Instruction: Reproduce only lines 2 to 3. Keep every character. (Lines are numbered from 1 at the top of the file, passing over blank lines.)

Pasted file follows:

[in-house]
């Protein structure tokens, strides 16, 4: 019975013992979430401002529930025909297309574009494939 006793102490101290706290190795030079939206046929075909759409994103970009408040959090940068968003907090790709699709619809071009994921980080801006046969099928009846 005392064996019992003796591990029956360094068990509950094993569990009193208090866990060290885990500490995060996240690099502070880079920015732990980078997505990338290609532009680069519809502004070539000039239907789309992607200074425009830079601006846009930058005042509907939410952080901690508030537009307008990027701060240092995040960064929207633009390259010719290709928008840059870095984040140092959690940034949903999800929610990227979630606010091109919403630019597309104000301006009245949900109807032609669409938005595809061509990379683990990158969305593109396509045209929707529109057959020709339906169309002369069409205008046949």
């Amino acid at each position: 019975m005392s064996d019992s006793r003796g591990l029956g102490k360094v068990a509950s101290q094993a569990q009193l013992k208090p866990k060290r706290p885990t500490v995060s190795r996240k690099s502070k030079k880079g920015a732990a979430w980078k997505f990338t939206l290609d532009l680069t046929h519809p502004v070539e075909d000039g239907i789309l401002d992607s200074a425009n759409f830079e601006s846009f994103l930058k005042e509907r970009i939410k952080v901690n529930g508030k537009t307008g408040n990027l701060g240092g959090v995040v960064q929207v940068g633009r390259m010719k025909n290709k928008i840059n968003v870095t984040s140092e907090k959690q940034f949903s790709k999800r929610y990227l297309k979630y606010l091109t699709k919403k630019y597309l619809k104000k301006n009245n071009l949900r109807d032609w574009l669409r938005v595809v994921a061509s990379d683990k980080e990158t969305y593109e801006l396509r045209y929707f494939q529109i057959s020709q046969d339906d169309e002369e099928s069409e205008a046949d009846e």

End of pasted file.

């Protein structure tokens, strides 16, 4: 019975013992979430401002529930025909297309574009494939 006793102490101290706290190795030079939206046929075909759409994103970009408040959090940068968003907090790709699709619809071009994921980080801006046969099928009846 005392064996019992003796591990029956360094068990509950094993569990009193208090866990060290885990500490995060996240690099502070880079920015732990980078997505990338290609532009680069519809502004070539000039239907789309992607200074425009830079601006846009930058005042509907939410952080901690508030537009307008990027701060240092995040960064929207633009390259010719290709928008840059870095984040140092959690940034949903999800929610990227979630606010091109919403630019597309104000301006009245949900109807032609669409938005595809061509990379683990990158969305593109396509045209929707529109057959020709339906169309002369069409205008046949």
């Amino acid at each position: 019975m005392s064996d019992s006793r003796g591990l029956g102490k360094v068990a509950s101290q094993a569990q009193l013992k208090p866990k060290r706290p885990t500490v995060s190795r996240k690099s502070k030079k880079g920015a732990a979430w980078k997505f990338t939206l290609d532009l680069t046929h519809p502004v070539e075909d000039g239907i789309l401002d992607s200074a425009n759409f830079e601006s846009f994103l930058k005042e509907r970009i939410k952080v901690n529930g508030k537009t307008g408040n990027l701060g240092g959090v995040v960064q929207v940068g633009r390259m010719k025909n290709k928008i840059n968003v870095t984040s140092e907090k959690q940034f949903s790709k999800r929610y990227l297309k979630y606010l091109t699709k919403k630019y597309l619809k104000k301006n009245n071009l949900r109807d032609w574009l669409r938005v595809v994921a061509s990379d683990k980080e990158t969305y593109e801006l396509r045209y929707f494939q529109i057959s020709q046969d339906d169309e002369e099928s069409e205008a046949d009846e």